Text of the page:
Example 5 Population-Based Immune Responses

In this Example, experiments conducted to assess the population-based immune responses of a population are described. The donor bloods were obtained from Stanford and Sacramento, as indicated above, as this population has a distribution that is not statistically different from the general “Caucasian” population in the U.S. Samples from the these donor bloods were tested in the I-MUNE® assay system described above. The structure values were calculated and collated for every protein tested in the I-MUNE® assay, for which there were more than two responses per peptide. The proteins tested were Ber e 1 (Brazil nut allergen), scFv (single-chain V region of an antibody; the VH and VL segments); BLA (β-lactamase); IFN-B (interferon-beta), FNA (subtilisin-BPN′ Y217L), α-amylase, E6 (human papillomavirus E6 protein in HPV strains 16, 18, 31, and 33), E7 (HPV E7 protein in HPV strains 16, 18, 31, 33, 45 and 52), eglin (leech protease inhibitor; GenBank Accession No. CAA25380); RECK (human protease inhibitor; actually a small domain within the 971 amino acid RECK protein [GenBank Accession No. NP066934] was tested; staphylokinase, TPO (human thrombopoeitin), ecotin (serine protease inhibitor from E. coli K12; GenBank Accession No. NP416713; ALCALASE® enzyme, savinase, human β-2 microglobulin, sTNFR1 (soluble tumor necrosis factor receptor 1). The results of these experiments are shown in Table 3. In this Table, the data indicate how many donors responded (i.e., mounted a proliferative response with an SI>2.95) to each peptide in the pepset.

TABLE 3
Results
Test Protein Structure Value Response/Peptide Background %
Ber e 1 0.66 3.93 4.26
scFv 0.39 3.96 4.9
BLA 0.56 2.62 3.27
IFN-B 0.75 2.79 3.17
FNA 0.65 3.61 3.65
Amylase 0.81 2.29 2.79
E6 16 0.72 3.92 7.12
18 0.79 2.32 4.23
31 0.53 3.26 4.66
33 0.68 1.97 2.83
E7 16 0.66 3.9 4.33
18 0.44 3.19 3.55
31 0.78 3.1 5.26
33 0.54 2.55 4.32
45 0.76 2.44 3.75
52 0.59 3.69 5.68
Eglin 0.43 4.9 5.57
RECK 0.39 4.1 4.64
Staphylokinase 0.44 4.48 6.22
Tpo 0.65 2.24 2.53
Ecotin 0.64 3.98 5.69
Alcalase 0.72 2.16 2.35
GG36 0.65 2.24 3.45
β-2 microglobulin 0.39 3.38 3.9
sTNFR1 0.47 2.9 4.2

Four regions of exposure and immune response level were determined. FIG. 10 provides a graph showing the relative structure value and background percent for these proteins. Quadrant “1” reflects the number of individuals in the population who have not been exposed to the test protein (represented by 1 data point [⋄]), while quadrant “2” reflects the number of individuals in the population who have been exposed to the test protein, wherein the exposure is more recent, frequent, and/or qualitatively more immunogenic, quadrant “3” reflects the number of individuals in the population who have been tolerized to the test protein and/or the test protein is non-immunogenic, and quadrant “4” reflects the number of individuals in the population who have been exposed to the test protein, but the exposure was long-past or infrequent, and/or the test protein is qualitatively less immunogenic.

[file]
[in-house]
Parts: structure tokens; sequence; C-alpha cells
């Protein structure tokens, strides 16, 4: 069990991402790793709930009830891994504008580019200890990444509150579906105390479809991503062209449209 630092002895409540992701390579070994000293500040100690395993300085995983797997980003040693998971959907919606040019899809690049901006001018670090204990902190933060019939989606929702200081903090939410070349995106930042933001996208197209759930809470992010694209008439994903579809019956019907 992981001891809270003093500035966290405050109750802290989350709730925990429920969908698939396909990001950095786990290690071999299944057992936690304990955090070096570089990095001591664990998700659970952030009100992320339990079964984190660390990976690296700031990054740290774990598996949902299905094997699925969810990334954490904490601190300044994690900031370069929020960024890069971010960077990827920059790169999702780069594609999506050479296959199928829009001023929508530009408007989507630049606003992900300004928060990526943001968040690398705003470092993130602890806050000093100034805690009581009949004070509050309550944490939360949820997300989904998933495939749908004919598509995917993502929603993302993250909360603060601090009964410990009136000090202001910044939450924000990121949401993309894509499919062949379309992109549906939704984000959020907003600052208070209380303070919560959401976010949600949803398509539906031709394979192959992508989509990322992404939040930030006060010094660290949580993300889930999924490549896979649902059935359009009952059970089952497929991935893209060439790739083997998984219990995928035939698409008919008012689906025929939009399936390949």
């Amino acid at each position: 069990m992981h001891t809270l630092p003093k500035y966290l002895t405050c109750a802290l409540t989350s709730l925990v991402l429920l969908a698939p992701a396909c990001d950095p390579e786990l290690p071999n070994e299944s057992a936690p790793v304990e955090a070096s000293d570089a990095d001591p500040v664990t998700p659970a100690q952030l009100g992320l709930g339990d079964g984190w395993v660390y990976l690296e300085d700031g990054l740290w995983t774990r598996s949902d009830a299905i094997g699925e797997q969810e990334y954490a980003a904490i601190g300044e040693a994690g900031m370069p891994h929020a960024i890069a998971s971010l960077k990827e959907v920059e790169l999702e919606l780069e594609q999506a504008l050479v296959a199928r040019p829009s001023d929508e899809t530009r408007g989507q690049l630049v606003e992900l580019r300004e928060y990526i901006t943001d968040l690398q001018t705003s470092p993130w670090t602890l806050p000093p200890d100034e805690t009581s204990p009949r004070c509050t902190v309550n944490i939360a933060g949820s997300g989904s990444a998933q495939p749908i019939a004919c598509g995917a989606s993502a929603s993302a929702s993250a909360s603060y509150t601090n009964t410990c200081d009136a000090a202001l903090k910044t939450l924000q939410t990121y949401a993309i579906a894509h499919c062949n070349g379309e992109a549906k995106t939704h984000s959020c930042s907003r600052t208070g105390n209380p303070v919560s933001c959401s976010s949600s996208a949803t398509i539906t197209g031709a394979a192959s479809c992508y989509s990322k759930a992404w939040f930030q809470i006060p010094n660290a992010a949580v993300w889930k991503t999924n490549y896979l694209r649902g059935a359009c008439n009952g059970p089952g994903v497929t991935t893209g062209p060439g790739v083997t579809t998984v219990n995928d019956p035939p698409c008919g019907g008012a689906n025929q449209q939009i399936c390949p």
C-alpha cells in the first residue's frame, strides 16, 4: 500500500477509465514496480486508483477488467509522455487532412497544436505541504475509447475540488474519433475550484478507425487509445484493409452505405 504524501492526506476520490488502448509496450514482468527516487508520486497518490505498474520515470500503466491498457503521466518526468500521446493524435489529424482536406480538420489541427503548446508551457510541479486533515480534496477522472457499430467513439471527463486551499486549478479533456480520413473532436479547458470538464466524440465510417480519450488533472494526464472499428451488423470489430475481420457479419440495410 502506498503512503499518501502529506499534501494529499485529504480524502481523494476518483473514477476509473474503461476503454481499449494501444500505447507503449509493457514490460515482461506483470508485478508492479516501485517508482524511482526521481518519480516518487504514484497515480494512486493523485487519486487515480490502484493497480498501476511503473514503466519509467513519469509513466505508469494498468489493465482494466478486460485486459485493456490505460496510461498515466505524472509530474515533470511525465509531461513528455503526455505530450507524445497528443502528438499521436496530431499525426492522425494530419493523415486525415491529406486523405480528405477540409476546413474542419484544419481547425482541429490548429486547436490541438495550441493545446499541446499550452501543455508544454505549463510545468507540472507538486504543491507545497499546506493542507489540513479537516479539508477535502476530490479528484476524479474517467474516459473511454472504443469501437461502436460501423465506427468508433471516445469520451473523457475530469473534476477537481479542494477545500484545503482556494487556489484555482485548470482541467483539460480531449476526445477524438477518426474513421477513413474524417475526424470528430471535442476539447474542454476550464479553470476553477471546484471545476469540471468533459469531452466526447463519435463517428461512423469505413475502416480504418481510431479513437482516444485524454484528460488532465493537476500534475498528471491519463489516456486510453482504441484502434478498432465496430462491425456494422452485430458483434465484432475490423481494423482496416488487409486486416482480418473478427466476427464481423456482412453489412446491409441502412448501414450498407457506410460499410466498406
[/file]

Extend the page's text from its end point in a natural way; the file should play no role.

The proteins in quadrant “1” were BLA, IFN-β, FNA, amylase, HPV33 E6, HPV45 E7, TPO, ALCALASE® enzyme, and GG36; while the proteins in quadrant “2” were Ber e 1, HPV16 E6, HPV18 E6, HPV31 E6, HPV16 E7, HPV31 E7, HPV33 E7, HPV45 E7, and HPV52 E7, and ecotin; the proteins in quadrant “3” were HPV18 E7, and β-2 microglobulin; and the proteins in quadrant “4” were scFv, eglin, RECK, staphylokinase, and sTNFR1. Thus, it is clear that the present invention provides means to assess the population-based immune responses of any protein.

Example 6 Creation of Variants with Reduced Structure Values

In this Example, methods for the creation of variants with reduced structural values are provided. As an example of how the structure analysis finds use in calculating the overall immunogenicity of variant proteins designed to reduce immunogenicity in humans, a structure value was calculated for a variant where the prominent responses to amino acids 70-84 and 109-123 in BPN′ Y217L were reduced to background level responses. A limited dataset of 48 individuals was tested using peptide variants to the 70-84 and 109-123 regions of BPN′ Y217L. Responses to the variants were found to be at background level. The complete dataset of 113 individuals was modified for structure calculations by reducing the responses to 70-84 and 109-123 to background levels. The structure was calculated this way in order to predict what the structure value would have been if 113 individuals had been tested along with the parent molecule. Since responses were removed from the calculation, an equivalent number of responses were scattered randomly through the dataset in order to maintain the same overall rate of response. The structure value for the modified protein variant was calculated to be 0.40 (See, Table 4).